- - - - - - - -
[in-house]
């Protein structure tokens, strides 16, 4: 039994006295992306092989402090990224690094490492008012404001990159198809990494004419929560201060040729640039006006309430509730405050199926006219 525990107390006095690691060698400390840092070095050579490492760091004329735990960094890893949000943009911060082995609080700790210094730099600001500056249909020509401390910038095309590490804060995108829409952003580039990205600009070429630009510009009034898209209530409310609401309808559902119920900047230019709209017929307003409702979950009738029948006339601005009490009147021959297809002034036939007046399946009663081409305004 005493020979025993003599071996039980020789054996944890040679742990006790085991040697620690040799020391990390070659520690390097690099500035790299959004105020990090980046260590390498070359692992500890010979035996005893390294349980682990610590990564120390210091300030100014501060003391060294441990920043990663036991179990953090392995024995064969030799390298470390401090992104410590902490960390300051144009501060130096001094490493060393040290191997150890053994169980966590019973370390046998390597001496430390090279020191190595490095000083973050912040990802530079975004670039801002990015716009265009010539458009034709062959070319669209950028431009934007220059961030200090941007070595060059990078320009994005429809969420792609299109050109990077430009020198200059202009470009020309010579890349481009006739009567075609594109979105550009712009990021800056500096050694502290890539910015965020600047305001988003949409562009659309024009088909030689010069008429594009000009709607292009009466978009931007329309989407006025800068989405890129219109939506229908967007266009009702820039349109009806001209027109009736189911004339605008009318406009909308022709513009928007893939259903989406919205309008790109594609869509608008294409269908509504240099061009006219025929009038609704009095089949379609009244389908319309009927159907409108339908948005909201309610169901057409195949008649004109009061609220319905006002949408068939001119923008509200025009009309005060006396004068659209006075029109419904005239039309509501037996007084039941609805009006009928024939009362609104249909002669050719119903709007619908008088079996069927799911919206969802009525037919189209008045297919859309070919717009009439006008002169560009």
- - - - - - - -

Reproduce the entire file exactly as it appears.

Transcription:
[in-house]
């Protein structure tokens, strides 16, 4: 039994006295992306092989402090990224690094490492008012404001990159198809990494004419929560201060040729640039006006309430509730405050199926006219 525990107390006095690691060698400390840092070095050579490492760091004329735990960094890893949000943009911060082995609080700790210094730099600001500056249909020509401390910038095309590490804060995108829409952003580039990205600009070429630009510009009034898209209530409310609401309808559902119920900047230019709209017929307003409702979950009738029948006339601005009490009147021959297809002034036939007046399946009663081409305004 005493020979025993003599071996039980020789054996944890040679742990006790085991040697620690040799020391990390070659520690390097690099500035790299959004105020990090980046260590390498070359692992500890010979035996005893390294349980682990610590990564120390210091300030100014501060003391060294441990920043990663036991179990953090392995024995064969030799390298470390401090992104410590902490960390300051144009501060130096001094490493060393040290191997150890053994169980966590019973370390046998390597001496430390090279020191190595490095000083973050912040990802530079975004670039801002990015716009265009010539458009034709062959070319669209950028431009934007220059961030200090941007070595060059990078320009994005429809969420792609299109050109990077430009020198200059202009470009020309010579890349481009006739009567075609594109979105550009712009990021800056500096050694502290890539910015965020600047305001988003949409562009659309024009088909030689010069008429594009000009709607292009009466978009931007329309989407006025800068989405890129219109939506229908967007266009009702820039349109009806001209027109009736189911004339605008009318406009909308022709513009928007893939259903989406919205309008790109594609869509608008294409269908509504240099061009006219025929009038609704009095089949379609009244389908319309009927159907409108339908948005909201309610169901057409195949008649004109009061609220319905006002949408068939001119923008509200025009009309005060006396004068659209006075029109419904005239039309509501037996007084039941609805009006009928024939009362609104249909002669050719119903709007619908008088079996069927799911919206969802009525037919189209008045297919859309070919717009009439006008002169560009």